It is my business to know things. That is my trade. -- Sir Arthur Conan Doyle
What's the good of being an author if you can't make up a story? -- P.G. Wodehouse
The true University of these days is a Collection of Books. -- Thomas Carlyle
There are so many reasons to love writing novels. So many. And it's good to remember them from time to time, since the crushing difficulties also show up with unnerving regularity...
But there are so many reasons not to push that pencil between your eyes. So many reasons to keep going.
For instance, you can write plenty of scenes propped up on pillows in bed, putting your protagonist through one crisis after another. Very theraputic, that. I don't mind being sick half so much if my protagonist is rather worse off. What's a little cough, when she's running for her life ... again?
Also, the little things can make my day. I finally get the right name for the character, the town, the chapter? I'm happy every time I see it and feel that hole-in-one glee all over again. And if a gem of a sentence drops onto the page? Brilliant. I bask in that one all day.
Another fabulous fact about this discipline, this life, of writing?
You learn while reading other novels. Which is my first love, of course. I've been a nonstop reader for as long as I can remember. So, feel the delight: some of the best lessons I've learned have been while reading books for fun. And because I write what I love to read, I'm usually reading (and learning from) novels that fit the genre I'm writing to, the age group I'm aiming for, or similar subject matter... or, I picked them up because, hey, they looked like fun.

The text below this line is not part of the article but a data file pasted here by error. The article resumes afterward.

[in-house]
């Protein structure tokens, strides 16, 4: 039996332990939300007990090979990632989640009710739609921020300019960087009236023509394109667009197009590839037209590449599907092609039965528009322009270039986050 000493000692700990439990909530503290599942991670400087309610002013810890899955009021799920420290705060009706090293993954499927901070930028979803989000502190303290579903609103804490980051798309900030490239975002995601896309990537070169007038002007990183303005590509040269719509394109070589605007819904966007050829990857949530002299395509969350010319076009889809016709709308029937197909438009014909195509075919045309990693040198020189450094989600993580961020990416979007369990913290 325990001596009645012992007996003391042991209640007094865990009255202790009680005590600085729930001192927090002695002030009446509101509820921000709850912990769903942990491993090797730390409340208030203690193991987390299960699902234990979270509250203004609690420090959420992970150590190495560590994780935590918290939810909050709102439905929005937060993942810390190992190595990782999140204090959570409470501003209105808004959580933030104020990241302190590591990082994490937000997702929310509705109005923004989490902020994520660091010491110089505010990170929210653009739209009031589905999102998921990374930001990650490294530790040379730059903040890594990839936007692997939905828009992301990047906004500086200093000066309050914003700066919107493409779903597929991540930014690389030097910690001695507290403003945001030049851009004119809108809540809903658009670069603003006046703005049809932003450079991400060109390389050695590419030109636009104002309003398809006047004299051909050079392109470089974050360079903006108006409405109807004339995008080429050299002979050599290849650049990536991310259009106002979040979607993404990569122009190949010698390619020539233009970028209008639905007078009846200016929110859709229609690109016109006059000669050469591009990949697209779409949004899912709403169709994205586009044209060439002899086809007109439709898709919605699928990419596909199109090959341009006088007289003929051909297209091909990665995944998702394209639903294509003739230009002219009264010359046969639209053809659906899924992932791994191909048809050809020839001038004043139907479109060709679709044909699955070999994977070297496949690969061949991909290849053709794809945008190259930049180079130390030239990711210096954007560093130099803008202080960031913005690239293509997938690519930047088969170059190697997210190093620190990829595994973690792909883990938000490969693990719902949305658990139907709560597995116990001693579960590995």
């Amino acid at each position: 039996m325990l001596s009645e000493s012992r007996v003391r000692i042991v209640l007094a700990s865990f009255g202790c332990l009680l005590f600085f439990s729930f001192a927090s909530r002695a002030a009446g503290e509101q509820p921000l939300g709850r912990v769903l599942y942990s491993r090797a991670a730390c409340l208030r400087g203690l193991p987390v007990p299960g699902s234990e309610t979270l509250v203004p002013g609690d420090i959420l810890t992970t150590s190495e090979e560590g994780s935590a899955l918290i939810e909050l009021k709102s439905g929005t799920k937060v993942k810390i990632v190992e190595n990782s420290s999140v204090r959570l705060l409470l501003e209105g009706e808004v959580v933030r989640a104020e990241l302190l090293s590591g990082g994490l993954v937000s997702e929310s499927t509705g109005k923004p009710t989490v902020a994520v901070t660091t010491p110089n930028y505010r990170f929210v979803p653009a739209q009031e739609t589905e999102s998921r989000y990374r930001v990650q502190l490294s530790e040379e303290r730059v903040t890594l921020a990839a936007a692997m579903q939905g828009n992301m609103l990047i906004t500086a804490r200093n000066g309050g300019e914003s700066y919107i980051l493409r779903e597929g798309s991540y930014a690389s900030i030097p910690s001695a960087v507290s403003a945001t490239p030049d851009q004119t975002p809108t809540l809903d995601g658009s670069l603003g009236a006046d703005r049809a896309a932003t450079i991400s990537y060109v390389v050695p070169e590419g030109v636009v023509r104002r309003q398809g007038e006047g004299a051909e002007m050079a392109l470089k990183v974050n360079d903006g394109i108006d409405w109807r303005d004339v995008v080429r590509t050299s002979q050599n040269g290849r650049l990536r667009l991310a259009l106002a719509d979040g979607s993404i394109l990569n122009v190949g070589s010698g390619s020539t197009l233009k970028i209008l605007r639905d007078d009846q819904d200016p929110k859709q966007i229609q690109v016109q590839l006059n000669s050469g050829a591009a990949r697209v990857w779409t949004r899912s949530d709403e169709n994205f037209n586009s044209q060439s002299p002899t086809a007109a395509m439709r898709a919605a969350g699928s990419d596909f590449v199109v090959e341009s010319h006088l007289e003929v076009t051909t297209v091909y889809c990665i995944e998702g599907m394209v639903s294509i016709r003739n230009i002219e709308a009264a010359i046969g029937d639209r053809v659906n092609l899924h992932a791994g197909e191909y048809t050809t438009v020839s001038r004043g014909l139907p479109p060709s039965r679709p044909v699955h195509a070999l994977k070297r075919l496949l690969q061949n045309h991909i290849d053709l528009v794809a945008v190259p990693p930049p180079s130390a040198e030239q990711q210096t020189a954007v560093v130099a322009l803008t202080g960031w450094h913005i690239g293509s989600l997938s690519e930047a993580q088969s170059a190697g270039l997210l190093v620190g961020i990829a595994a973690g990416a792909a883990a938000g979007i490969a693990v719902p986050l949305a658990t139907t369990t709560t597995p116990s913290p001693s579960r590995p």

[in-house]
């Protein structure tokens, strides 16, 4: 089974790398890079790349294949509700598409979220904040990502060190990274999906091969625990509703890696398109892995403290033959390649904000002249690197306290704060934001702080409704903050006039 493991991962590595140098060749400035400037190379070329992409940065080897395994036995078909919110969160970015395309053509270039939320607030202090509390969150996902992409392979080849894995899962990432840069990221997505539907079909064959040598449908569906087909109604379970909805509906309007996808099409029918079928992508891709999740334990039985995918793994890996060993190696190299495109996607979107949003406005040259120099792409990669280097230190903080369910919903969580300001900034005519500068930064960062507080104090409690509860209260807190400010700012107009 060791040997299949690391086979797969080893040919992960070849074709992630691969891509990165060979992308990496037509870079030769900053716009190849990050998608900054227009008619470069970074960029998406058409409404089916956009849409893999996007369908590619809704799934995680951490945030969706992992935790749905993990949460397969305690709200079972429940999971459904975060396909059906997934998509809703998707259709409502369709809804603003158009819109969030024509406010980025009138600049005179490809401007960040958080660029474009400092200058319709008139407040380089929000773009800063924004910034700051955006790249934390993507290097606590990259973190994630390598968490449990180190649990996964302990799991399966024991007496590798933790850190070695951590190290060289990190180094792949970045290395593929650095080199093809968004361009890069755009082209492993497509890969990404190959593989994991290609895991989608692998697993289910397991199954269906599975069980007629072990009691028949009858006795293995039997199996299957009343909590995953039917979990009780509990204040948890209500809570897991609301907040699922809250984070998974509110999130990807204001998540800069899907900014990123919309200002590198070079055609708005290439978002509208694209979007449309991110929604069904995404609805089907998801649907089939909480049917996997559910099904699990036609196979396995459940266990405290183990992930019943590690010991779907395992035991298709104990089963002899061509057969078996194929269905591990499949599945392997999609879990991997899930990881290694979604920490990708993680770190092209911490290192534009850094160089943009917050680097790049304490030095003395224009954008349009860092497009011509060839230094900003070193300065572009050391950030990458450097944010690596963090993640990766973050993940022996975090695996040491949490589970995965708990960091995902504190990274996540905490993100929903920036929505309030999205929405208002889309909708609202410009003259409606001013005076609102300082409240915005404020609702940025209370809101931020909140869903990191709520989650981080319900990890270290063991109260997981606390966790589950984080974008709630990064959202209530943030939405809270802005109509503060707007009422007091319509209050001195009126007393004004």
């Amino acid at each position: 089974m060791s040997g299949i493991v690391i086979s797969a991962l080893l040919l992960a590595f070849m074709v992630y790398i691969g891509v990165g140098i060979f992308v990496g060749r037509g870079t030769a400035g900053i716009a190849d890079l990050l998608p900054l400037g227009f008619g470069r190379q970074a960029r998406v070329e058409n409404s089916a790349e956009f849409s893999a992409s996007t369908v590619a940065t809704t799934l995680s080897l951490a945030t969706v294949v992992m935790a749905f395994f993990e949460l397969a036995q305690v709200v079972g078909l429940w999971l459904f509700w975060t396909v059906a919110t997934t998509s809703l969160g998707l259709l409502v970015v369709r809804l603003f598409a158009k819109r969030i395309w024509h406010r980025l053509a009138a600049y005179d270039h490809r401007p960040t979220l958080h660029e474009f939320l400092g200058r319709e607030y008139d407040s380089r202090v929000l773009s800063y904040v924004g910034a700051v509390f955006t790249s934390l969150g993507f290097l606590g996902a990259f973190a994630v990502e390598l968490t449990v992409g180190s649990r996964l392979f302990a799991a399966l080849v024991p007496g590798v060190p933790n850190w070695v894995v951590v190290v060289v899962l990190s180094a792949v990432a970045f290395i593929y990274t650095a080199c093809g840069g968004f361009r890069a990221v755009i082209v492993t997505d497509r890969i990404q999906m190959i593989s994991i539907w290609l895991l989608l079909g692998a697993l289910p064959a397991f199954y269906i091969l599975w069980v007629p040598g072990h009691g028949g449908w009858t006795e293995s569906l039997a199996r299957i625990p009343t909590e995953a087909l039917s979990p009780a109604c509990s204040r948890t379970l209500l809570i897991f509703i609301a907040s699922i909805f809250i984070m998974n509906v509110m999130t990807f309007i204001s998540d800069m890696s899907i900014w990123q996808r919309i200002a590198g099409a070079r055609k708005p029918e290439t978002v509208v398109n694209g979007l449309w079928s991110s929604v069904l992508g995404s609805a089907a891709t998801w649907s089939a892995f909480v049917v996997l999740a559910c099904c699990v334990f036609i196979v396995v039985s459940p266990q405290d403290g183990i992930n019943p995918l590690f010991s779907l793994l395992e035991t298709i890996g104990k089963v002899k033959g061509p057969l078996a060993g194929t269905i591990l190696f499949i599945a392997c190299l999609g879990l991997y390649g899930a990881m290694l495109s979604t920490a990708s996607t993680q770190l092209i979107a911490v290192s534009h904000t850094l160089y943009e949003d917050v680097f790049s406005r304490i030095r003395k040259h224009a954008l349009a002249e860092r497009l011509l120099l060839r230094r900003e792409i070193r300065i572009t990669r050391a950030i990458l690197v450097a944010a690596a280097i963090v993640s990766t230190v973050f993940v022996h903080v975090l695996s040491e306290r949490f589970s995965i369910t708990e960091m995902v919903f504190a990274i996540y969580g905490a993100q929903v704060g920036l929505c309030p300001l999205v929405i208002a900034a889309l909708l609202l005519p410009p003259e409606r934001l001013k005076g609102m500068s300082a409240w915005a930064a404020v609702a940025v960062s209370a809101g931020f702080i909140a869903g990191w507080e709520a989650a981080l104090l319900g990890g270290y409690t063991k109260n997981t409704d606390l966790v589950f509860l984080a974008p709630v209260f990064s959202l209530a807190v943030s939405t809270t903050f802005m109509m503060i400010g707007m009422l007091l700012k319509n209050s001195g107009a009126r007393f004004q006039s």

I always use index cards as bookmarks, and by the end of a novel, they're cluttered with notes: Fabulous sentences, my guesses at who the murderer is, questions about where the plot is going, wondering if a scene is necessary... basically, I'm talking back to the book.
And--okay, confession time--I still write book reports.
I was in the habit already, and I never gave it up after college. So every book I read gets a Word document in my computer. They aren't neat and tidy reports; I ramble about whatever grabbed my attention. I argue a lot. I note pages that I had trouble with. Sometimes I tweak the ending. Or, I just fill it with all the beautiful descriptions the author used, or I dissect the brilliant transitions.
Sometimes I wonder if this means I'm a terminal nerd.